There are several types of Dry Eye, but Meibomian Gland Dysfunction and Blepharitis are some of the most common types that I see in my clinic on a daily basis. Both of these lead to symptoms of Dry Eye which include:
-scratch, sandy, or gritty eyes
-buildup and debris around the eyelashes
-sensitivity to light
-difficulty wearing contact lenses
To completely understand what is causing this, let me explain a bit about the anatomy of your eyes.
On your eyelids, you have tiny vertical glands called Meibomian Glands. These glands produce oil, and every time you blink, that oil is released into your tear film. This oil is responsible for keeping the liquid portion of your tears in your eyes for about 10 seconds in between blinks. If you do not release enough oil into your tear film, your tears will evaporate off too quickly leading to symptoms of Dry Eye.
Meibomian Gland Dysfunction causes these glands to stay clogged up, therefore not releasing oil into your tear film. This can often be fixed by following the protocol listed below.
Use a warm compress on your eyelids 1-2 times per day. You can purchase a heated eye mask from Amazon that you can place in the microwave or you can use a sock filled with rice or a wet towel. Place the compress in the microwave for about 30 seconds then place it over your eyelids and keep it in place for 10-15 minutes. Over time, the oil in your eyelids hardens and is harder to express. The warm compress helps your eyelids express the oil better when you blink.
Clean your eyelids daily. Make this part of your routine when you wash your face or shave. There are many products on the market that you can purchase that will help with this. The website WeLoveEyes.com has several choices for men and women, go to the website and use the discount code Collierville for 5% off any purchase. In the past, I recommended Baby Shampoo for this, but I have found it to be a little harsh on the eyes.
Take a high-quality Omega 3 supplement. For Dry Eye and Meibomian Gland Dysfunction, I recommend at least 2000 mg a day. My favorite brand of Omega 3 is Nordic Naturals. Nordic Naturals Omega 3 come from small, wild-caught fish and are minimally processed. They will not give you fish burps. The number one sign of a poor quality Omega 3 is fish burps. To determine the correct concentration look at the back of the bottle and add up the DHA and EPA in the Omega 3, that number should equal, 2000 or more. Ignore all of the other numbers.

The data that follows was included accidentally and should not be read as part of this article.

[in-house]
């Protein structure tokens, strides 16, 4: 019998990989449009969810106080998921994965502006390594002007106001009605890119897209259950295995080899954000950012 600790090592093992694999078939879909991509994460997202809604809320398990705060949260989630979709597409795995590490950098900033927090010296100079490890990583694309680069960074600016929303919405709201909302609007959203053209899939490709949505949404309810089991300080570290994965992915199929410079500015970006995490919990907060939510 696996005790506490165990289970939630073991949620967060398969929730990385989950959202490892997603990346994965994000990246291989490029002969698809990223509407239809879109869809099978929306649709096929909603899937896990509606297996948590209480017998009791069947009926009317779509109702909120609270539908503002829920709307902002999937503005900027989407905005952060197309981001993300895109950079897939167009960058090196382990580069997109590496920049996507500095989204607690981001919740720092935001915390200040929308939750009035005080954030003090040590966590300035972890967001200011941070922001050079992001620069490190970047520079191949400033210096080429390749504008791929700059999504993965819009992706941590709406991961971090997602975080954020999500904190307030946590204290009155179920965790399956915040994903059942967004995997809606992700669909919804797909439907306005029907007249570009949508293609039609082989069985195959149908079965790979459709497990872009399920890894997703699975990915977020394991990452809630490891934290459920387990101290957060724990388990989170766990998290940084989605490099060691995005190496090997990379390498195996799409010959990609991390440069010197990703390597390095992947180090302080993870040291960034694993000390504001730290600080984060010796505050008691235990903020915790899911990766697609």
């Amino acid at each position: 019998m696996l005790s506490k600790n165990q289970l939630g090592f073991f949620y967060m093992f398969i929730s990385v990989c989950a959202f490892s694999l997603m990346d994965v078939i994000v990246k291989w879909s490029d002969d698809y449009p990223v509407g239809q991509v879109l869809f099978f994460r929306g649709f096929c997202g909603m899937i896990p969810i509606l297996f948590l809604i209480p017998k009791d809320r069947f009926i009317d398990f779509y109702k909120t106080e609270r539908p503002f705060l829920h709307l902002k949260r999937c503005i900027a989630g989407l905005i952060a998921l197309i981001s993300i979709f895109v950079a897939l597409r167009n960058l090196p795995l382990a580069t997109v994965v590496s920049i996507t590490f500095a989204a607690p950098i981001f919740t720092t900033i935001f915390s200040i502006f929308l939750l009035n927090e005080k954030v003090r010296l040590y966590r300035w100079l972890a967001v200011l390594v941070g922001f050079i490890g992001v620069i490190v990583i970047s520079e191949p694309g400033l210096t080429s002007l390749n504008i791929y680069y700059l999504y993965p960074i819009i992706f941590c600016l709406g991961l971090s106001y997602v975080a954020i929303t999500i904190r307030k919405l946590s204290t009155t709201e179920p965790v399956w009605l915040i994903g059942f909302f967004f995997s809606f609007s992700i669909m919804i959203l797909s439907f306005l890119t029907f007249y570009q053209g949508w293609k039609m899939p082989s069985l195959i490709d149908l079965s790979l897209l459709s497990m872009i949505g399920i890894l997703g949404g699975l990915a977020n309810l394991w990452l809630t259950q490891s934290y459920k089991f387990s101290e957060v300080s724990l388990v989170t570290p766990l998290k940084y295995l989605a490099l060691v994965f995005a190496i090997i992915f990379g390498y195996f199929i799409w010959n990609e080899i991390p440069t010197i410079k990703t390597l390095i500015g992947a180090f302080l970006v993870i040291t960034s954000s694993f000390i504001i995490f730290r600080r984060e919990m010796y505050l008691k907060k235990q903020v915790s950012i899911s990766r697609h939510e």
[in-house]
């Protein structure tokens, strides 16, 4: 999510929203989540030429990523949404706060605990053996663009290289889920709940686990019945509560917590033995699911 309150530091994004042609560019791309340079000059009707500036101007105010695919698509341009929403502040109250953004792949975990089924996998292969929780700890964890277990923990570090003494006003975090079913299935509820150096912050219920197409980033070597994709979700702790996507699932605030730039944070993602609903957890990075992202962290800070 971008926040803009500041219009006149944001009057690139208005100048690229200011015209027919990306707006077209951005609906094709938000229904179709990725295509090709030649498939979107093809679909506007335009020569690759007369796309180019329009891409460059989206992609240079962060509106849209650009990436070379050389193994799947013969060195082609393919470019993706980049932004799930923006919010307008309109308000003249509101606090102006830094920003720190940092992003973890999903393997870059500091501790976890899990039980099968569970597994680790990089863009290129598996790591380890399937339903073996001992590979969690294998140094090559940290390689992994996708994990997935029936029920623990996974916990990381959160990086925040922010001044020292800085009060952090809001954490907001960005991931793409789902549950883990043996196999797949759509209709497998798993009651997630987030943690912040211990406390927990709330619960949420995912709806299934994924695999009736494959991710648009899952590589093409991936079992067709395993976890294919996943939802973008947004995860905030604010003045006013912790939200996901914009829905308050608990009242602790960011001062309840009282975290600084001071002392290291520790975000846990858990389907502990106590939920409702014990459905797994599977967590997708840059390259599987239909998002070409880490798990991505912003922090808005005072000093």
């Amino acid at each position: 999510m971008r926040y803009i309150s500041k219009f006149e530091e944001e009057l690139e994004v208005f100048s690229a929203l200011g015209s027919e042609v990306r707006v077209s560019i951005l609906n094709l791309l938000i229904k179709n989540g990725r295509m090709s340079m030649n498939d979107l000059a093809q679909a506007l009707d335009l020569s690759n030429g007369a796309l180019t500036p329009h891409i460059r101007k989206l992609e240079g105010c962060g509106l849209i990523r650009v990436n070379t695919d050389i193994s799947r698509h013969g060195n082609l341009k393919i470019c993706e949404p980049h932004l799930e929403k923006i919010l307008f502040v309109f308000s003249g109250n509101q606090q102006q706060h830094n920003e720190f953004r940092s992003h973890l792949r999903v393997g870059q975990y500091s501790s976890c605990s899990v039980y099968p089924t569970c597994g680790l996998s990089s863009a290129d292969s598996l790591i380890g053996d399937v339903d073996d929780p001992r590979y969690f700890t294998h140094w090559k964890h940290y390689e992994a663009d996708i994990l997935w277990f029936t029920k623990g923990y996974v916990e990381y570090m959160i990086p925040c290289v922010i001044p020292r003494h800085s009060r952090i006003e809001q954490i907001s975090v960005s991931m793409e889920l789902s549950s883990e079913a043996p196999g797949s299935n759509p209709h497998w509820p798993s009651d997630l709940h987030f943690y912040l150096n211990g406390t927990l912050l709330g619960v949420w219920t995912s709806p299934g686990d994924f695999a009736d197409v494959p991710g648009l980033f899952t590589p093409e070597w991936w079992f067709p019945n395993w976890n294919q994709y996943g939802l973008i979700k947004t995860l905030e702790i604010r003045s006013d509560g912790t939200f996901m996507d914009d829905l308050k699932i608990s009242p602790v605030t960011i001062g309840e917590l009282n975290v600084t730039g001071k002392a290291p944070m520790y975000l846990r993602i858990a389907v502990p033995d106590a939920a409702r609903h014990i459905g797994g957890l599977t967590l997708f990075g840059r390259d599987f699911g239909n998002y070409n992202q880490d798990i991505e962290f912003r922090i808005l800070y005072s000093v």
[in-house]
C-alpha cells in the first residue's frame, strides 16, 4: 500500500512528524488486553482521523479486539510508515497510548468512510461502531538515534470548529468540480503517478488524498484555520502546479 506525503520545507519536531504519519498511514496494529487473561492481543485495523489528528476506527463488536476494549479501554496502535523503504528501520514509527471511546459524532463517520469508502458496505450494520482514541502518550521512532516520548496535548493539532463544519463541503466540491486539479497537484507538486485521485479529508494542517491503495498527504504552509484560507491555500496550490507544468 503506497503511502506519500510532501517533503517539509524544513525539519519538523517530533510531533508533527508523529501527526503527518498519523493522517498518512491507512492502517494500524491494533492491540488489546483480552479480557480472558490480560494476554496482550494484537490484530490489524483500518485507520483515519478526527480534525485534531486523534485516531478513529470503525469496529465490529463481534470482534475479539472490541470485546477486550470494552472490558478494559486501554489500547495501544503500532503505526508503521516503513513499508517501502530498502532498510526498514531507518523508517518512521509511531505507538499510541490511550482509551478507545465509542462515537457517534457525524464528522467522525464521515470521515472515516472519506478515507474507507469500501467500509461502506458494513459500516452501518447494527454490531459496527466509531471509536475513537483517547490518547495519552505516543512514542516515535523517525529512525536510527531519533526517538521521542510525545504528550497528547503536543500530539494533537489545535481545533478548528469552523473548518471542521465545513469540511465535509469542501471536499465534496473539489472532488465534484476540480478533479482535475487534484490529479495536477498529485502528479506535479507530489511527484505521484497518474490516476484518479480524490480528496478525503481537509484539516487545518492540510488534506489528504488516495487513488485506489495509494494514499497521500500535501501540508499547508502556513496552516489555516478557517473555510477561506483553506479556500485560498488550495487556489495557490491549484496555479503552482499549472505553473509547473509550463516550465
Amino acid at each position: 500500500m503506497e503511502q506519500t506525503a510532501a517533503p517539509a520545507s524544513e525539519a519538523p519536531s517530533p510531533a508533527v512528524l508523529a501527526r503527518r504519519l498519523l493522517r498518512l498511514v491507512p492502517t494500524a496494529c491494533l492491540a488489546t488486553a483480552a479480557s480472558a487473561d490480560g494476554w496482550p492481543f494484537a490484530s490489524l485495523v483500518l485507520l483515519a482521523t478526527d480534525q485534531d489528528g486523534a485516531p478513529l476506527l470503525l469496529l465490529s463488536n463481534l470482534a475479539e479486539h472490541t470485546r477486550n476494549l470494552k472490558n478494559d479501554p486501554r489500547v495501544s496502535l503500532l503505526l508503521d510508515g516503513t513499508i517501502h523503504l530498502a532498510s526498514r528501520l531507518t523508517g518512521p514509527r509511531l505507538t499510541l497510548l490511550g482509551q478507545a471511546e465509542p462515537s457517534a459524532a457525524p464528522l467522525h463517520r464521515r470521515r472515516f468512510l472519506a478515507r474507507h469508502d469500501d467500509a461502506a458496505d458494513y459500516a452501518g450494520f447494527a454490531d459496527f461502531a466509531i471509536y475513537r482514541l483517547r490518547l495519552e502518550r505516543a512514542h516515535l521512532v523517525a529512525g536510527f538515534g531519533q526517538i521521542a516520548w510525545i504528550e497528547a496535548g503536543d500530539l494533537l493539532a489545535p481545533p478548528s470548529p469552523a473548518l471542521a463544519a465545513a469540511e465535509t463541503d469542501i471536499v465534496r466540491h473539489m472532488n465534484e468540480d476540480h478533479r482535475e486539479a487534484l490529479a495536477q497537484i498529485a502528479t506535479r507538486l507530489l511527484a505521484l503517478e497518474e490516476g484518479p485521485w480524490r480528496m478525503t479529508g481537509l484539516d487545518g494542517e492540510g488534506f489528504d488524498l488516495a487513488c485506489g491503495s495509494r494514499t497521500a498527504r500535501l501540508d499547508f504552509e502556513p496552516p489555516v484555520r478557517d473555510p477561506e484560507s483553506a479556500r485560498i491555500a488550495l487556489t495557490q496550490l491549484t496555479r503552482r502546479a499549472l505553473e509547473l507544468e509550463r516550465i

If you follow this protocol for at least a month, you should see some improvement. If you are not seeing improvement you may have a more severe form, and this is what I recommend.
Add another supplement to your daily routine called Black Currant Seed Oil. This oil is an essential fatty acid that has anti-inflammatory properties and helps balance out your tear film. One of my favorites is from Fortifeye. Go to Fortifeye.com and put the discount code BW20 in to get 20% off. You can also purchase this from Amazon or other health food stores like Whole Foods or Sprouts.
Dr. Walley will prescribe Xiidra or Cequa, which is an anti-inflammatory eye drop that you take two times a day.
Start looking at your diet, stress levels, or hormones. It is likely that something in your body is contributing to the inflammation in your eyes. Addressing the inflammation in your body will reduce the symptoms of inflammation in your eye. Dr. Walley can discuss this in more detail with you.
As a last resort, some patients will require an in-office procedure called Lipiflow. This procedure uses heat to manually express the Meibomian Glands. It sounds bad, but it is actually a relaxing procedure and most people feel much better after the procedure. I do not currently offer this procedure, but Eye Speciality Group in Memphis offers it. It is not covered by insurance and costs about $800. If you would like more information about scheduling this procedure with them, let me know.
As always, if you have questions, feel free to reach out to me at 901-853-8180 or via email at email@example.com.